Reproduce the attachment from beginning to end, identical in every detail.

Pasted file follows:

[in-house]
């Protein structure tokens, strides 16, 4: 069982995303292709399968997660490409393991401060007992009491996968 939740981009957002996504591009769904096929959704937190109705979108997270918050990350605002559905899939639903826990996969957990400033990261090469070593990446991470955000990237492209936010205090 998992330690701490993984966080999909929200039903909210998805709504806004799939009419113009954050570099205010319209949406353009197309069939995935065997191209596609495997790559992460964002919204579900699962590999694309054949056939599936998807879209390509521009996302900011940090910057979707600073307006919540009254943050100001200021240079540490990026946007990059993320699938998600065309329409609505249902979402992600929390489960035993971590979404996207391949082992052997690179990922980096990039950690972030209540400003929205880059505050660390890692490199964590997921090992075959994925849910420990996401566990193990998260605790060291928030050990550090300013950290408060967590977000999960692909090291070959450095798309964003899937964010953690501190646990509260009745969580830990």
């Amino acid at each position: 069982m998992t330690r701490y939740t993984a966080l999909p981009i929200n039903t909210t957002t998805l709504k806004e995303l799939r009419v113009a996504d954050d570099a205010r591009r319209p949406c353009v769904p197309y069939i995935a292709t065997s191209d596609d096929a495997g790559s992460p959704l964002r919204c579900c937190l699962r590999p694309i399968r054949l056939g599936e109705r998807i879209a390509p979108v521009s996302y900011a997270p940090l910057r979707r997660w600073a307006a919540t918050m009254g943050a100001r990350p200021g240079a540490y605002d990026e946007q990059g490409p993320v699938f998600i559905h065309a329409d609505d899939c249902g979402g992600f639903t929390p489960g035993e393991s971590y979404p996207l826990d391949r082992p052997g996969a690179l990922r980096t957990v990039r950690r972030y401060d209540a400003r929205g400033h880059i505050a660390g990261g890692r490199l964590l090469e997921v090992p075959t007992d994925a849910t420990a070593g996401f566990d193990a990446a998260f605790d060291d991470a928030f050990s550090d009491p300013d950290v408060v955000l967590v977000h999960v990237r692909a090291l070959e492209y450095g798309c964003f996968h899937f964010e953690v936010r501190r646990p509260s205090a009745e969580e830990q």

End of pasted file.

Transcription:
[in-house]
């Protein structure tokens, strides 16, 4: 069982995303292709399968997660490409393991401060007992009491996968 939740981009957002996504591009769904096929959704937190109705979108997270918050990350605002559905899939639903826990996969957990400033990261090469070593990446991470955000990237492209936010205090 998992330690701490993984966080999909929200039903909210998805709504806004799939009419113009954050570099205010319209949406353009197309069939995935065997191209596609495997790559992460964002919204579900699962590999694309054949056939599936998807879209390509521009996302900011940090910057979707600073307006919540009254943050100001200021240079540490990026946007990059993320699938998600065309329409609505249902979402992600929390489960035993971590979404996207391949082992052997690179990922980096990039950690972030209540400003929205880059505050660390890692490199964590997921090992075959994925849910420990996401566990193990998260605790060291928030050990550090300013950290408060967590977000999960692909090291070959450095798309964003899937964010953690501190646990509260009745969580830990």
């Amino acid at each position: 069982m998992t330690r701490y939740t993984a966080l999909p981009i929200n039903t909210t957002t998805l709504k806004e995303l799939r009419v113009a996504d954050d570099a205010r591009r319209p949406c353009v769904p197309y069939i995935a292709t065997s191209d596609d096929a495997g790559s992460p959704l964002r919204c579900c937190l699962r590999p694309i399968r054949l056939g599936e109705r998807i879209a390509p979108v521009s996302y900011a997270p940090l910057r979707r997660w600073a307006a919540t918050m009254g943050a100001r990350p200021g240079a540490y605002d990026e946007q990059g490409p993320v699938f998600i559905h065309a329409d609505d899939c249902g979402g992600f639903t929390p489960g035993e393991s971590y979404p996207l826990d391949r082992p052997g996969a690179l990922r980096t957990v990039r950690r972030y401060d209540a400003r929205g400033h880059i505050a660390g990261g890692r490199l964590l090469e997921v090992p075959t007992d994925a849910t420990a070593g996401f566990d193990a990446a998260f605790d060291d991470a928030f050990s550090d009491p300013d950290v408060v955000l967590v977000h999960v990237r692909a090291l070959e492209y450095g798309c964003f996968h899937f964010e953690v936010r501190r646990p509260s205090a009745e969580e830990q």